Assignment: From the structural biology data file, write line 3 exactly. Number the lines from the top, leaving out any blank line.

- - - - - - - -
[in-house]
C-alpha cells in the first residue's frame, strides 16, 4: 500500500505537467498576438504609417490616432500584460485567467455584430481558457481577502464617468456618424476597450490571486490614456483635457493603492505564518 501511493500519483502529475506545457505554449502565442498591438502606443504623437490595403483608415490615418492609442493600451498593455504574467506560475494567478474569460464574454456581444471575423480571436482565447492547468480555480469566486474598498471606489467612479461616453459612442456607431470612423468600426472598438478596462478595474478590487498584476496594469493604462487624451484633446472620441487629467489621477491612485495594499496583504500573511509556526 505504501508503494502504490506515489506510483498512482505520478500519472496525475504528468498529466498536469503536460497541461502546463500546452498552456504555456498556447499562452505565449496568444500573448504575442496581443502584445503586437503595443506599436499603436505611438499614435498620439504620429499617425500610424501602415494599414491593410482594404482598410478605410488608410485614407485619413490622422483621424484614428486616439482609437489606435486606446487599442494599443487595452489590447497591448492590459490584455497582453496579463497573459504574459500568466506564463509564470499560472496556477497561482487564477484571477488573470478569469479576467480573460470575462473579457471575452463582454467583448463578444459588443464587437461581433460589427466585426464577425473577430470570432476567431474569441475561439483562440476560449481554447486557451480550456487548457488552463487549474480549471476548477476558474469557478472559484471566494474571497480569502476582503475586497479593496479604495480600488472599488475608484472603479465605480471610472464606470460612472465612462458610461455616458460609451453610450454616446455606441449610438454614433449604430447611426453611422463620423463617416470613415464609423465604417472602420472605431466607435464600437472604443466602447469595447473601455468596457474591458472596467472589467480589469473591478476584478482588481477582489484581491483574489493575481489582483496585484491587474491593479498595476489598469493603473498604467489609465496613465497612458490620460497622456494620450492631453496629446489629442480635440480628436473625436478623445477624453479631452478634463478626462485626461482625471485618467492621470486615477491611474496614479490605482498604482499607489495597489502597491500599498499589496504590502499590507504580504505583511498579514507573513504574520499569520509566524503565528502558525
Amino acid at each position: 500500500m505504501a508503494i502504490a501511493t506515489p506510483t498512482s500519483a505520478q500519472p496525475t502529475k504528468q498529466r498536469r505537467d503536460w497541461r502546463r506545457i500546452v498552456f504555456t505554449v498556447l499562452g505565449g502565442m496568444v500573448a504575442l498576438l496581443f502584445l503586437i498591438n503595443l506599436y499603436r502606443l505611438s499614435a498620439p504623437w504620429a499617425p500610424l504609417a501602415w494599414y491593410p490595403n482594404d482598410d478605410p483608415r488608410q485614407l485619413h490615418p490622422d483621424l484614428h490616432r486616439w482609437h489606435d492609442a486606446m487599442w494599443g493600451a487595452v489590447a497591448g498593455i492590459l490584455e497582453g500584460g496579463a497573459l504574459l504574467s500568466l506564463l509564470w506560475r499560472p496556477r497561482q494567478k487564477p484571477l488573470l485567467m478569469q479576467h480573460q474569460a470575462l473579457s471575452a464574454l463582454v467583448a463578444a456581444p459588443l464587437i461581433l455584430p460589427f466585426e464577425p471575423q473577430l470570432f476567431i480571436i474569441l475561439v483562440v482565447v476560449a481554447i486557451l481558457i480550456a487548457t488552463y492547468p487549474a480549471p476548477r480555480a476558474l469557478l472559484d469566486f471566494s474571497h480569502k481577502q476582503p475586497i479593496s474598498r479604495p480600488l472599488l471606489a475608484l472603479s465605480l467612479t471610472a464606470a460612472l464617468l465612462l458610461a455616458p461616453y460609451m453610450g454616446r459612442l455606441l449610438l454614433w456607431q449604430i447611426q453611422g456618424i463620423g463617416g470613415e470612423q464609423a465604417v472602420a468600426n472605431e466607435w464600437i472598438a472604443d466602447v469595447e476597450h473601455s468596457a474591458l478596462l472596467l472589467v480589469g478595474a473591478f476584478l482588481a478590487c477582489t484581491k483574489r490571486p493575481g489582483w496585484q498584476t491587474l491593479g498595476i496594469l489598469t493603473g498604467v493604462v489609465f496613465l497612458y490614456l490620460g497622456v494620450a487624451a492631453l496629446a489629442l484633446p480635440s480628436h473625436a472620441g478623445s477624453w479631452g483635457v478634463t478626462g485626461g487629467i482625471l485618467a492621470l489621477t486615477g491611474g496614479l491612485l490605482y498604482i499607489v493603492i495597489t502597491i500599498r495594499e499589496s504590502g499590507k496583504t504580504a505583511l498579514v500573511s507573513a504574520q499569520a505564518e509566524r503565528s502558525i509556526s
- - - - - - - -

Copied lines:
Amino acid at each position: 500500500m505504501a508503494i502504490a501511493t506515489p506510483t498512482s500519483a505520478q500519472p496525475t502529475k504528468q498529466r498536469r505537467d503536460w497541461r502546463r506545457i500546452v498552456f504555456t505554449v498556447l499562452g505565449g502565442m496568444v500573448a504575442l498576438l496581443f502584445l503586437i498591438n503595443l506599436y499603436r502606443l505611438s499614435a498620439p504623437w504620429a499617425p500610424l504609417a501602415w494599414y491593410p490595403n482594404d482598410d478605410p483608415r488608410q485614407l485619413h490615418p490622422d483621424l484614428h490616432r486616439w482609437h489606435d492609442a486606446m487599442w494599443g493600451a487595452v489590447a497591448g498593455i492590459l490584455e497582453g500584460g496579463a497573459l504574459l504574467s500568466l506564463l509564470w506560475r499560472p496556477r497561482q494567478k487564477p484571477l488573470l485567467m478569469q479576467h480573460q474569460a470575462l473579457s471575452a464574454l463582454v467583448a463578444a456581444p459588443l464587437i461581433l455584430p460589427f466585426e464577425p471575423q473577430l470570432f476567431i480571436i474569441l475561439v483562440v482565447v476560449a481554447i486557451l481558457i480550456a487548457t488552463y492547468p487549474a480549471p476548477r480555480a476558474l469557478l472559484d469566486f471566494s474571497h480569502k481577502q476582503p475586497i479593496s474598498r479604495p480600488l472599488l471606489a475608484l472603479s465605480l467612479t471610472a464606470a460612472l464617468l465612462l458610461a455616458p461616453y460609451m453610450g454616446r459612442l455606441l449610438l454614433w456607431q449604430i447611426q453611422g456618424i463620423g463617416g470613415e470612423q464609423a465604417v472602420a468600426n472605431e466607435w464600437i472598438a472604443d466602447v469595447e476597450h473601455s468596457a474591458l478596462l472596467l472589467v480589469g478595474a473591478f476584478l482588481a478590487c477582489t484581491k483574489r490571486p493575481g489582483w496585484q498584476t491587474l491593479g498595476i496594469l489598469t493603473g498604467v493604462v489609465f496613465l497612458y490614456l490620460g497622456v494620450a487624451a492631453l496629446a489629442l484633446p480635440s480628436h473625436a472620441g478623445s477624453w479631452g483635457v478634463t478626462g485626461g487629467i482625471l485618467a492621470l489621477t486615477g491611474g496614479l491612485l490605482y498604482i499607489v493603492i495597489t502597491i500599498r495594499e499589496s504590502g499590507k496583504t504580504a505583511l498579514v500573511s507573513a504574520q499569520a505564518e509566524r503565528s502558525i509556526s